More things that schools have to deal with that isn’t in their budgets

Droughts and wildfires.

The drought across Texas has lasted nearly 12 months, and it doesn’t seem to be going away any time soon. In fact, La Niña, the intermittent Pacific Ocean phenomenon that caused the drought, is back and strengthening. According to the National Drought Mitigation Center, 88 percent of the state is considered to be in the worst drought stage.

School districts are dealing with the extreme weather by changing school procedures — and some have already had to take costly preventative measures or make expensive repairs. All of this happens as schools have already pared down their budgets, shed staff and streamlined operations to absorb the $4 billion in budget cuts enacted by lawmakers during this year’s legislative session.

Recently, a grass fire came within two miles of Northside Independent School District’s Langley Elementary School in San Antonio. Pascual Gonzalez, a spokesman for the school district, said Northside ISD has undertaken a major review of its crisis plan as a result of the fires.

“The most important issue for us is, how do we get kids out of schools that are immediately threatened?” Gonzalez said.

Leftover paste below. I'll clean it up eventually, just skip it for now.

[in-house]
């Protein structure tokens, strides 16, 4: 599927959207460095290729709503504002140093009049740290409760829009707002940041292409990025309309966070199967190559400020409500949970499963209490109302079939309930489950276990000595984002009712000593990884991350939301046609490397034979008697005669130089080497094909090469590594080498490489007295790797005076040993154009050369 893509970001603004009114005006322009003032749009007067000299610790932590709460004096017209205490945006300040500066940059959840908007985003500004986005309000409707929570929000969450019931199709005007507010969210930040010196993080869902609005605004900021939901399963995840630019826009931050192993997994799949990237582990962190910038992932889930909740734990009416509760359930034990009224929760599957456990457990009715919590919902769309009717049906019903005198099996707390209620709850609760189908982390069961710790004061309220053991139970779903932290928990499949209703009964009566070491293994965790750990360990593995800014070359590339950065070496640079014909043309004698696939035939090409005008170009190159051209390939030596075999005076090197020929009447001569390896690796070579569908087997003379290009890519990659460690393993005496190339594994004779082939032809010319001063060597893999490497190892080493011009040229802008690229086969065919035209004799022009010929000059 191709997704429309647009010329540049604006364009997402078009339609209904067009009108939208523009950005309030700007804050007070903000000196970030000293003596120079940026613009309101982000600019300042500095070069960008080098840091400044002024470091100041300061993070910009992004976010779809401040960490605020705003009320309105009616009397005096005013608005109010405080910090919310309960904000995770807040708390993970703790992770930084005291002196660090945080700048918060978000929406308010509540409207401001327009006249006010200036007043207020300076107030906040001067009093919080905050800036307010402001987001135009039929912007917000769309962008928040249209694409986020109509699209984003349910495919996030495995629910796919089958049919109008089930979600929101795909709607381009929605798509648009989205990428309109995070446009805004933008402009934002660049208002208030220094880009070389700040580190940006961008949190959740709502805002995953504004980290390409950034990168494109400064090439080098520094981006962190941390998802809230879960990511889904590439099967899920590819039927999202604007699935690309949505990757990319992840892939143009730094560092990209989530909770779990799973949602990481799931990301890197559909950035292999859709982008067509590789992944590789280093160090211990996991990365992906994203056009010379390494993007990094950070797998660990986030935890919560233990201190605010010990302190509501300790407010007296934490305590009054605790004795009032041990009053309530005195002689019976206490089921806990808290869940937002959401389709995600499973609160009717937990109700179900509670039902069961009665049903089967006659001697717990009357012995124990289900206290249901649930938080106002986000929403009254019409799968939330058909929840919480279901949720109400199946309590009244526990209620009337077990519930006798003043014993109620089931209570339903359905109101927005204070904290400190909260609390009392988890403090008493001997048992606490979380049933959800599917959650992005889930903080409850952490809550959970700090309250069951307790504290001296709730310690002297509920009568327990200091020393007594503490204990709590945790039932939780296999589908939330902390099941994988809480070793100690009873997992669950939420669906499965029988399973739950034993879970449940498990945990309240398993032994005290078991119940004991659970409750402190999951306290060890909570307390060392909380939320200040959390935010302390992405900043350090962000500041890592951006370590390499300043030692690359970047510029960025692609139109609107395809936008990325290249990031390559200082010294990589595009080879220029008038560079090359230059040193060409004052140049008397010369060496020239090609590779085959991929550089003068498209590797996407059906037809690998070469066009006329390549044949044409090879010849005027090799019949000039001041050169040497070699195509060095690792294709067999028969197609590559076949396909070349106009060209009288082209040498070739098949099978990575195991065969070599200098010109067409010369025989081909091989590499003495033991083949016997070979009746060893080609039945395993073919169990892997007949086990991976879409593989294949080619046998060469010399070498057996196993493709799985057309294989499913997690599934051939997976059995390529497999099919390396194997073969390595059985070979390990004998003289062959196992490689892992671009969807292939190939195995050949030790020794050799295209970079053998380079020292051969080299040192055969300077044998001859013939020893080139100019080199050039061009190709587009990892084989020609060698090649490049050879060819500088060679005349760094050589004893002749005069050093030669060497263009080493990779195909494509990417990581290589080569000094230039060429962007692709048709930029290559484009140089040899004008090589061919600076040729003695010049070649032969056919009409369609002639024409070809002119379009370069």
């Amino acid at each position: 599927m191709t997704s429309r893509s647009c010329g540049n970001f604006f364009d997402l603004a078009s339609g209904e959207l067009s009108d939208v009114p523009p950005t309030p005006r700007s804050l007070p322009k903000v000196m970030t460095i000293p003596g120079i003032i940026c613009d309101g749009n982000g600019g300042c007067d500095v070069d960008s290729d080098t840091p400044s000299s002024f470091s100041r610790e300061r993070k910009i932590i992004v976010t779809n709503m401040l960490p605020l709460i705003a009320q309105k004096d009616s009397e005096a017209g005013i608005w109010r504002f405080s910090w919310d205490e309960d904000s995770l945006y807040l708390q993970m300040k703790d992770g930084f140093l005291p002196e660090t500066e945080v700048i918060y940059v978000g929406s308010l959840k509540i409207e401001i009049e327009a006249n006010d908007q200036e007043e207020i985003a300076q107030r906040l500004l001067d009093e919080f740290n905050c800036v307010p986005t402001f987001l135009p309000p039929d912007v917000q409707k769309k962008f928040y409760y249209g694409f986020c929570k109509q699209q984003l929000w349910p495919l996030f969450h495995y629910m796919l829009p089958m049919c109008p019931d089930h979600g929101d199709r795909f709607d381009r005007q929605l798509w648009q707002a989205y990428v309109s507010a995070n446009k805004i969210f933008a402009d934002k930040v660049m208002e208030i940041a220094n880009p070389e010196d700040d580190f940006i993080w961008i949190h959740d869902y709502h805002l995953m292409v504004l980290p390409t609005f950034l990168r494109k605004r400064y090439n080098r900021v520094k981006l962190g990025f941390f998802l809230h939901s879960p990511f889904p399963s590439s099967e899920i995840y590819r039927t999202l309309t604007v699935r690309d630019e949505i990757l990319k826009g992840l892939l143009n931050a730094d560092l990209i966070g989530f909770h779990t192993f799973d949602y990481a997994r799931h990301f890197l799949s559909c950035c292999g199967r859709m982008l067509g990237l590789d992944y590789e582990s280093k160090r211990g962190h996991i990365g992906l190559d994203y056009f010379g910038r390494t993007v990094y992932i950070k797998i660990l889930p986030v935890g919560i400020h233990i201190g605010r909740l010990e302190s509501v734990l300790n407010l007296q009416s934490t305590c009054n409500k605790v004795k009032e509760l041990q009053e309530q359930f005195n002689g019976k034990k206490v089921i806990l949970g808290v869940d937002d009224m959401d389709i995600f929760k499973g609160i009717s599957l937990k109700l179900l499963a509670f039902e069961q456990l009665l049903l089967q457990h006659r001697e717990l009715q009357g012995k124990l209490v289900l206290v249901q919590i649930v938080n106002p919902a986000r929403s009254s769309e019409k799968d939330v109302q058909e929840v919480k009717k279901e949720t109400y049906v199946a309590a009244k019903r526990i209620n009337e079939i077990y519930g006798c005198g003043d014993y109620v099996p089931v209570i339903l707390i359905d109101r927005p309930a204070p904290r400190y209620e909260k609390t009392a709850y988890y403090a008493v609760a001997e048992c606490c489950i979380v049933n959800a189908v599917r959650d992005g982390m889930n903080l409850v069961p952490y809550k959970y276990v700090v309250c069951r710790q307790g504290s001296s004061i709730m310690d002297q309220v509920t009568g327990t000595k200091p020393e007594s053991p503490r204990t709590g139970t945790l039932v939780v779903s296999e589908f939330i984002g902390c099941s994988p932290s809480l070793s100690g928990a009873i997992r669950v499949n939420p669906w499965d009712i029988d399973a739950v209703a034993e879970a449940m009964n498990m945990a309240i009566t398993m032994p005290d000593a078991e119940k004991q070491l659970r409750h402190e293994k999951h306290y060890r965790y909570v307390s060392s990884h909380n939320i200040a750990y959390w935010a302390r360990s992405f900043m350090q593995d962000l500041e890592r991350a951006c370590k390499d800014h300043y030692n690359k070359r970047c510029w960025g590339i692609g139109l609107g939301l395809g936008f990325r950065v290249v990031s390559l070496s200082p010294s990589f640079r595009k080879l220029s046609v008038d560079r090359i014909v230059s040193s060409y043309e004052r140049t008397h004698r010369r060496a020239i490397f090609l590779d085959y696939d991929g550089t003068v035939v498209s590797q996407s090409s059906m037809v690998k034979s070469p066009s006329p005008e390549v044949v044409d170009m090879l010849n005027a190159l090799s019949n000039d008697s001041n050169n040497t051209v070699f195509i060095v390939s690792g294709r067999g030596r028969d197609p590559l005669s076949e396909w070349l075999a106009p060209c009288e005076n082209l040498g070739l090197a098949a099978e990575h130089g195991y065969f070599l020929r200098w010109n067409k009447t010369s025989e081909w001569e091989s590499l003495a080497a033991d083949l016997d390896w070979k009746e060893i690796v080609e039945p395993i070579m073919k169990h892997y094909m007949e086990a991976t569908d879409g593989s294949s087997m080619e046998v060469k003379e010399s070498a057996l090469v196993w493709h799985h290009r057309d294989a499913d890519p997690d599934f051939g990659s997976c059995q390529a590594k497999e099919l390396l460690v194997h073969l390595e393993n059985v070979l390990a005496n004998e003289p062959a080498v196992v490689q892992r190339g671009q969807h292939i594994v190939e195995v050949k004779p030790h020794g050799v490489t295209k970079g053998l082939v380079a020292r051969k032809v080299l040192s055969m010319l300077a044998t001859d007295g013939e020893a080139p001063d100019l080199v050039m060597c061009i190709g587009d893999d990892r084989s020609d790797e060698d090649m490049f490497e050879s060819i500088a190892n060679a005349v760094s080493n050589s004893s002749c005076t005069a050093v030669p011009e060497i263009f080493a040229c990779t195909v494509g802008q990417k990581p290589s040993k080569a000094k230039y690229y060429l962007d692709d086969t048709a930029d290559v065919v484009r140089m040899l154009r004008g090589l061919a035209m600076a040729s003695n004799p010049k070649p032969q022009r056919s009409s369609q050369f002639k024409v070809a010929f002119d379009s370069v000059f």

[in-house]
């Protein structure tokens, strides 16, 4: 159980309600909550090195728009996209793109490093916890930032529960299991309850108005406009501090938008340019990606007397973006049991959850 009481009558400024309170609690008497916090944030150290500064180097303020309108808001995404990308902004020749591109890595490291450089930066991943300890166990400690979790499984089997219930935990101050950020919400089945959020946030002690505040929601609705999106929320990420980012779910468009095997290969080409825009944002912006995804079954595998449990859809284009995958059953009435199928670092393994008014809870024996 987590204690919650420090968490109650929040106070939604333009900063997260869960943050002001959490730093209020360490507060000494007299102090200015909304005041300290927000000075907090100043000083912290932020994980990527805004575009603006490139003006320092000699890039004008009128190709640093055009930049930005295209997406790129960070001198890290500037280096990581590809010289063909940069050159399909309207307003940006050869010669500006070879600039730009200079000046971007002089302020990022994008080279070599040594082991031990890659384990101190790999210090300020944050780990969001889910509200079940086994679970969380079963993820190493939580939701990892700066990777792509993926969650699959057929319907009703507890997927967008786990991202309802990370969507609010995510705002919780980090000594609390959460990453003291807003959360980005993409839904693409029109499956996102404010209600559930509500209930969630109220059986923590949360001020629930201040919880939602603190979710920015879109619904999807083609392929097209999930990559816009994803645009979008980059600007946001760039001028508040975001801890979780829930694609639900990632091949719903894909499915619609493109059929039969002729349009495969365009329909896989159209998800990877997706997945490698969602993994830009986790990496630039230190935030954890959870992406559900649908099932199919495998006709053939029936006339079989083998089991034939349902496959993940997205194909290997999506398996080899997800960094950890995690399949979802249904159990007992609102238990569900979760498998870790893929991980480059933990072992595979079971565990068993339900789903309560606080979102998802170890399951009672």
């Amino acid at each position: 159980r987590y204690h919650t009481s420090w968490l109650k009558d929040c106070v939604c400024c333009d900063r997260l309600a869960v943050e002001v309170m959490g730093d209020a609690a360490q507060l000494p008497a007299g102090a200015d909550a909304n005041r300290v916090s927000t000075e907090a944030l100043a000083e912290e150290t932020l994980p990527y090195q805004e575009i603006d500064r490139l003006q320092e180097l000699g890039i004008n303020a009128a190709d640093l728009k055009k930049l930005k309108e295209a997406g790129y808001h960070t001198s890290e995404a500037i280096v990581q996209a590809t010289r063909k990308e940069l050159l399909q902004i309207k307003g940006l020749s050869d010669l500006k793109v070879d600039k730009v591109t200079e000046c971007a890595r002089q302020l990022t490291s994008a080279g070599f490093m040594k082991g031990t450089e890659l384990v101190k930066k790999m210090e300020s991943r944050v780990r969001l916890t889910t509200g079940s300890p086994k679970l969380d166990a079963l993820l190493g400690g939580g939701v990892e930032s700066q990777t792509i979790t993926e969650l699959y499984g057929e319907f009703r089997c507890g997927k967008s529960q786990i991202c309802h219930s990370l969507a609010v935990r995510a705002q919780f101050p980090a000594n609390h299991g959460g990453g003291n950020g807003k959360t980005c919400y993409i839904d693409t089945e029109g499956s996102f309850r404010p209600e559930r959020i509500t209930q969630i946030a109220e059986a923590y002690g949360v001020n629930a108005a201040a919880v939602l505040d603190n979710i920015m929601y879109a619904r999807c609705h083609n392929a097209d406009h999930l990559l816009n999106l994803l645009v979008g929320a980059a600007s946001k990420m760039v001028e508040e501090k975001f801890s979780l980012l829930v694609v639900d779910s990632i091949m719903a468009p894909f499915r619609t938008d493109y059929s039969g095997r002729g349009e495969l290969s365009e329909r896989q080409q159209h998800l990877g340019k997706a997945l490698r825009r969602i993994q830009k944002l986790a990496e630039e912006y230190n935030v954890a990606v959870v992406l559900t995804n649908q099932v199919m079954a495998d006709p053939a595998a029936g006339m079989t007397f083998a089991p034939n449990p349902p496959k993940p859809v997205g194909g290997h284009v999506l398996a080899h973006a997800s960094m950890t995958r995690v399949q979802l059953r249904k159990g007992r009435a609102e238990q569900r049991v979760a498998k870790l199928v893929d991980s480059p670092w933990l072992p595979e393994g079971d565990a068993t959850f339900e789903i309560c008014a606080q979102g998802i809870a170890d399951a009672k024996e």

Houston ISD hasn’t been immune to the extreme weather either. Over the past couple months, the district’s Construction and Facility Services has received more than a dozen requests to evaluate school buildings for structural concerns, according to HISD spokesman Patrick Trahan. Some of the recommended repairs have been simple, such as cutting down nearby trees that absorb large amounts of moisture from the soil in order to reduce the chance of foundation movement.

“Others have been much more extreme,” Trahan said. “Some of the major foundation repairs cost up to $600,000.”

It’s all right. I’m sure that between bake sales and passing other costs on to parents, schools won’t have any trouble paying for any of this. They can just follow Rick Perry’s lead and learn how to do more with less.

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